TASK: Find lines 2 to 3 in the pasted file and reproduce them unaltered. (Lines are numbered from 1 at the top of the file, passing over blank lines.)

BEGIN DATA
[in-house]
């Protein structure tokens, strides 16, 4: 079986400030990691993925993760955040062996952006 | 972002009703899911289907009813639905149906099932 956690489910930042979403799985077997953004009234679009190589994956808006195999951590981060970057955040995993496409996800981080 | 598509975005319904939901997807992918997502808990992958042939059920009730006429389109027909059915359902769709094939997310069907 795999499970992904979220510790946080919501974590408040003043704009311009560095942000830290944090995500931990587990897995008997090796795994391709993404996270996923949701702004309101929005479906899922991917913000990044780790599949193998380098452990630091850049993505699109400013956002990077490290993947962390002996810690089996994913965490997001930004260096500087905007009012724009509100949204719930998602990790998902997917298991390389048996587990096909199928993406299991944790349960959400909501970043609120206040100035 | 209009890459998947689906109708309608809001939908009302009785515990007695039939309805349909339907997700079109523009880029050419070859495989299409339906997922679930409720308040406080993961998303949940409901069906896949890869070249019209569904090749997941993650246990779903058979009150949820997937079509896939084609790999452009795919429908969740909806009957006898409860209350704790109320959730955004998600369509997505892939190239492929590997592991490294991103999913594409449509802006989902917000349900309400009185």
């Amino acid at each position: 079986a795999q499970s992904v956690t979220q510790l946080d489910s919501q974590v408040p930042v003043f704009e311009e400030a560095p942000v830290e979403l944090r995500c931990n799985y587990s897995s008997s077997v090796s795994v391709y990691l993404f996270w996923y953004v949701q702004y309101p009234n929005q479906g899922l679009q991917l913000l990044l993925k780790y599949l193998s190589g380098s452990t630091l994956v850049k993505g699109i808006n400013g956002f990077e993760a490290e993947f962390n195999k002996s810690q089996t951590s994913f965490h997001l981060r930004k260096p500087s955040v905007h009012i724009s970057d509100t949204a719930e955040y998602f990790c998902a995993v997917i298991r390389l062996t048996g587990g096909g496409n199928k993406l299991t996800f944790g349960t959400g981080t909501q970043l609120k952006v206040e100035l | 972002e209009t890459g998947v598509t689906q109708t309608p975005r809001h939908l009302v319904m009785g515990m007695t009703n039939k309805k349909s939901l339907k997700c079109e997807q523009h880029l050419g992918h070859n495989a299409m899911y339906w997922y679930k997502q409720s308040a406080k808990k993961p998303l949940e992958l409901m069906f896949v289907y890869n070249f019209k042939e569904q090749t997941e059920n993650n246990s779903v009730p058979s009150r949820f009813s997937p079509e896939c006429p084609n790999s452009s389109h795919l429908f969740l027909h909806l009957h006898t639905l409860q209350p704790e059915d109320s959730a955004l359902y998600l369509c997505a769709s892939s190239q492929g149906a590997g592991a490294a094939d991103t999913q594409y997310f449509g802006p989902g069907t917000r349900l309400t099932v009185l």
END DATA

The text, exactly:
């Protein structure tokens, strides 16, 4: 079986400030990691993925993760955040062996952006 | 972002009703899911289907009813639905149906099932 956690489910930042979403799985077997953004009234679009190589994956808006195999951590981060970057955040995993496409996800981080 | 598509975005319904939901997807992918997502808990992958042939059920009730006429389109027909059915359902769709094939997310069907 795999499970992904979220510790946080919501974590408040003043704009311009560095942000830290944090995500931990587990897995008997090796795994391709993404996270996923949701702004309101929005479906899922991917913000990044780790599949193998380098452990630091850049993505699109400013956002990077490290993947962390002996810690089996994913965490997001930004260096500087905007009012724009509100949204719930998602990790998902997917298991390389048996587990096909199928993406299991944790349960959400909501970043609120206040100035 | 209009890459998947689906109708309608809001939908009302009785515990007695039939309805349909339907997700079109523009880029050419070859495989299409339906997922679930409720308040406080993961998303949940409901069906896949890869070249019209569904090749997941993650246990779903058979009150949820997937079509896939084609790999452009795919429908969740909806009957006898409860209350704790109320959730955004998600369509997505892939190239492929590997592991490294991103999913594409449509802006989902917000349900309400009185």
């Amino acid at each position: 079986a795999q499970s992904v956690t979220q510790l946080d489910s919501q974590v408040p930042v003043f704009e311009e400030a560095p942000v830290e979403l944090r995500c931990n799985y587990s897995s008997s077997v090796s795994v391709y990691l993404f996270w996923y953004v949701q702004y309101p009234n929005q479906g899922l679009q991917l913000l990044l993925k780790y599949l193998s190589g380098s452990t630091l994956v850049k993505g699109i808006n400013g956002f990077e993760a490290e993947f962390n195999k002996s810690q089996t951590s994913f965490h997001l981060r930004k260096p500087s955040v905007h009012i724009s970057d509100t949204a719930e955040y998602f990790c998902a995993v997917i298991r390389l062996t048996g587990g096909g496409n199928k993406l299991t996800f944790g349960t959400g981080t909501q970043l609120k952006v206040e100035l | 972002e209009t890459g998947v598509t689906q109708t309608p975005r809001h939908l009302v319904m009785g515990m007695t009703n039939k309805k349909s939901l339907k997700c079109e997807q523009h880029l050419g992918h070859n495989a299409m899911y339906w997922y679930k997502q409720s308040a406080k808990k993961p998303l949940e992958l409901m069906f896949v289907y890869n070249f019209k042939e569904q090749t997941e059920n993650n246990s779903v009730p058979s009150r949820f009813s997937p079509e896939c006429p084609n790999s452009s389109h795919l429908f969740l027909h909806l009957h006898t639905l409860q209350p704790e059915d109320s959730a955004l359902y998600l369509c997505a769709s892939s190239q492929g149906a590997g592991a490294a094939d991103t999913q594409y997310f449509g802006p989902g069907t917000r349900l309400t099932v009185l």